06 October 2008

One last trompe

One last trompe l'oeil that is. On Friday, I showed a couple of photos of Classical Roman decorative painting and then a church in Rome. Let me just state for the record that nowhere on the planet offers such bountiful rewards to a solitary walker than the city of Rome. I will repeat that to anyone who listens (or who doesn't listen) for the rest of my life. Ottorino Respighi captured the exitement and glory of a walk in that city in his first movement from I pini di Roma. Listen to it sometime. It makes me weep like a child. Really. Blubbering hysterics. Anyhow, during another on of my Rome walks I came across the Church of St. Ignatius Loyola. I had no idea what the Church of Ignatius Loyola was until I opened the door and walked in.

Sant'Ignazio is a baroque church that opened its doors in 1650, and was the project of Jesuit architect Andrea Pozzo. In my readings since I walked into that church, I've learned that Sant'Ignazio is considered to be the pinnacle of Baroque painting. And here's why.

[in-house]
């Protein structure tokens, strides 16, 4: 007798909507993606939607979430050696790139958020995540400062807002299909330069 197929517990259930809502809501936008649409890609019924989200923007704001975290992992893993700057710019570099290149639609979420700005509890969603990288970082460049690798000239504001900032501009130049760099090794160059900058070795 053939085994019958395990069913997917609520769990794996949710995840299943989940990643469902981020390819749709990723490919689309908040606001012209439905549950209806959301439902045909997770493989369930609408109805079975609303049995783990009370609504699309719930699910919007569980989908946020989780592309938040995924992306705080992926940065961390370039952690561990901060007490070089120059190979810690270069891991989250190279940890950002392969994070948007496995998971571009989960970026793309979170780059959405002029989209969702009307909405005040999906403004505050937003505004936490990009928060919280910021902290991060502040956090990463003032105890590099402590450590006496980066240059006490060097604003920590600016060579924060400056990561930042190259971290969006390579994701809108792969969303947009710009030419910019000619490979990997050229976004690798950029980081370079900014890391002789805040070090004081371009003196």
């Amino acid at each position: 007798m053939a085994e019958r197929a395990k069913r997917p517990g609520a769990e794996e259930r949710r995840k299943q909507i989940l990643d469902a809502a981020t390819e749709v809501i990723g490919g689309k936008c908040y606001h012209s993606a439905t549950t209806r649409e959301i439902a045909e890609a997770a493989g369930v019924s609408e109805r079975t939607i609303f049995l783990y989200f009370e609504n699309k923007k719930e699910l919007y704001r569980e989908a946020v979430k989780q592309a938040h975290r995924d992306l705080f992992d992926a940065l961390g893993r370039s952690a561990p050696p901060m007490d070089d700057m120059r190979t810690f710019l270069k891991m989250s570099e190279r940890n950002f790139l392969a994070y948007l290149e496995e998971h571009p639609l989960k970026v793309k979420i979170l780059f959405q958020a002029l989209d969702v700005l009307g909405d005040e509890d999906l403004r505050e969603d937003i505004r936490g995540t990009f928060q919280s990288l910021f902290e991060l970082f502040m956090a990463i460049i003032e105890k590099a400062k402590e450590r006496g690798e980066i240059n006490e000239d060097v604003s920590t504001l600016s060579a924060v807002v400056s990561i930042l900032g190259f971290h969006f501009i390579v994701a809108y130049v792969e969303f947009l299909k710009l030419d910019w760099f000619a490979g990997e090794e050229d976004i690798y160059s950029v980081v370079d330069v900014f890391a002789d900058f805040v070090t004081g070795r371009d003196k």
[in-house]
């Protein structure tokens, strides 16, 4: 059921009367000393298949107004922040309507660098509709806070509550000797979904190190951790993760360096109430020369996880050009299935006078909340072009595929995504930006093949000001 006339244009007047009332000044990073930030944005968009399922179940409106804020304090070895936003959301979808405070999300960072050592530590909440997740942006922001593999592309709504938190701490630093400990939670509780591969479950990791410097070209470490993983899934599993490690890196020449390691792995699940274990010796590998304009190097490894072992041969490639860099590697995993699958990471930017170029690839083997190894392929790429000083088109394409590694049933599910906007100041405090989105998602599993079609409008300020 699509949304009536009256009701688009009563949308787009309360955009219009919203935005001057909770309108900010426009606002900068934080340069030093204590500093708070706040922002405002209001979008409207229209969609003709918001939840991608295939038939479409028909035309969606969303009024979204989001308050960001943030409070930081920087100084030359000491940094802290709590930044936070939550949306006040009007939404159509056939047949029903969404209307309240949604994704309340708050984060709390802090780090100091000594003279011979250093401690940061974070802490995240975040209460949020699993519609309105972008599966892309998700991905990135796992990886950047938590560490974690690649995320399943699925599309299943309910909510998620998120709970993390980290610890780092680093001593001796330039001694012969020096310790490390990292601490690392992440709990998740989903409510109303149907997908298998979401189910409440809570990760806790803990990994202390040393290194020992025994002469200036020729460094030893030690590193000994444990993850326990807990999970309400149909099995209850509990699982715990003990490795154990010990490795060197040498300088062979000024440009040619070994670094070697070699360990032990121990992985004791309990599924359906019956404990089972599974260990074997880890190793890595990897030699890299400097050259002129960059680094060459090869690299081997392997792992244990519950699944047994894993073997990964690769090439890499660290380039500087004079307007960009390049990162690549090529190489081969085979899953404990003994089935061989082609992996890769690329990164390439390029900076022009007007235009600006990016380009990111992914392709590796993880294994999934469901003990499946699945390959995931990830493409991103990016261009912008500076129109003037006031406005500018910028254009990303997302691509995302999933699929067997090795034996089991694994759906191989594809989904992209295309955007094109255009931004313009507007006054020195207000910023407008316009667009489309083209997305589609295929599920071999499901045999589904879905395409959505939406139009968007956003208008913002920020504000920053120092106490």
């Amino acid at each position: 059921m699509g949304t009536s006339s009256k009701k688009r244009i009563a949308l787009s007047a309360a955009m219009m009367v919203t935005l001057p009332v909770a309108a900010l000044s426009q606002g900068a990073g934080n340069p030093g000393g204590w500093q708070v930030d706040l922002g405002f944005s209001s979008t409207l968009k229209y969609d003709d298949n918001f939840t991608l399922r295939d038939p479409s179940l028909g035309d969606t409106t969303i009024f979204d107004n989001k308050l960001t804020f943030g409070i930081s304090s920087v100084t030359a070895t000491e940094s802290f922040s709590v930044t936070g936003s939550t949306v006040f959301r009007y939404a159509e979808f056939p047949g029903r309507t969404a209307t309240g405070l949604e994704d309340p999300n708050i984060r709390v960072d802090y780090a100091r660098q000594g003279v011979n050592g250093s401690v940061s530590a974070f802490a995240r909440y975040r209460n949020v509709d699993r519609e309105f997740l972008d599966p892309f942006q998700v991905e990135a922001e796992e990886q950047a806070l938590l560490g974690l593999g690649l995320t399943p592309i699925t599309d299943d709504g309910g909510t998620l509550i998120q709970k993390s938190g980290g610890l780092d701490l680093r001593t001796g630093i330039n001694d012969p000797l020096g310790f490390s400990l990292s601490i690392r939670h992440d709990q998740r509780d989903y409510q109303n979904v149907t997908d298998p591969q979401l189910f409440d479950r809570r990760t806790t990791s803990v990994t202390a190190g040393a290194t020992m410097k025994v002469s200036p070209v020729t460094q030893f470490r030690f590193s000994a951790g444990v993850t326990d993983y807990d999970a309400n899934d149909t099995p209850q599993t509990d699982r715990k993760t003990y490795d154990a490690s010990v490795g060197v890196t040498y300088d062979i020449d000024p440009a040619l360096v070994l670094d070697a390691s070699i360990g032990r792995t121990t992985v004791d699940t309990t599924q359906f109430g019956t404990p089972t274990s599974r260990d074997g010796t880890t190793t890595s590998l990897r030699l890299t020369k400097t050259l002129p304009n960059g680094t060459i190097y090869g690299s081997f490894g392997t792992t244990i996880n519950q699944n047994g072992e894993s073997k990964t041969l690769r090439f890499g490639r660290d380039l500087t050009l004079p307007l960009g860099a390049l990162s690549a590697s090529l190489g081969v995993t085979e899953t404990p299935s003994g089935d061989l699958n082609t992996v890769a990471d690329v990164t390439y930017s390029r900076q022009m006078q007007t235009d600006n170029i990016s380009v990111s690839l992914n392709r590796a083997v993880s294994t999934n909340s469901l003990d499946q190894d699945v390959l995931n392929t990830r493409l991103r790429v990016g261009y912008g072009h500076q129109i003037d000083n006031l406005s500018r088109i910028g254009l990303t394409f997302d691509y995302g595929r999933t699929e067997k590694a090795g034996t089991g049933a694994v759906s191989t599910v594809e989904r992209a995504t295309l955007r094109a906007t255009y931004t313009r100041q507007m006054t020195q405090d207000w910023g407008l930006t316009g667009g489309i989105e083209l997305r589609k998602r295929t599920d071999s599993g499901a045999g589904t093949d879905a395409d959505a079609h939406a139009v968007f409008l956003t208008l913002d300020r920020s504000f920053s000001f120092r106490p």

Photos cannot come close to capturing the effect of this ceiling. When you stand in the center of the church and look up, this painting completely fills your field of vision, and it's probably 100 feet in the air. You also lose sight completely the fact that this ceiling is flat. It appears to extend upward into infinity. Terms like breathtaking get thrown around pretty loosely, by me particularly; but I never experienced true breathtaking-ness until I saw this. And if that weren't enough, as you look forward and toward the altar, you look up into the dome of the church. 

Or you look up to where a dome ought to be, only it's another, perfectly flat ceiling painted to look like the inside of a dome at dusk. Pozzo completed these paintings more than 325 years ago and his motives and excitement for the subject matter are still palpable, regardless of a viewer's religious inclinations. 

For some reason, the Church of Saint Ignatius doesn't merit a whole lot of mention in the tour guides to Rome, but it affected me more than any other religious building in Rome did, that's for sure. Maybe because I stumbled upon it when I was walking by myself --it felt like my own private find. It's tucked into its own piazza not too far from the Pantheon. Some day when I want to prattle on about exquisite marbles, I'll bore you with some Pantheon photos. Hah!

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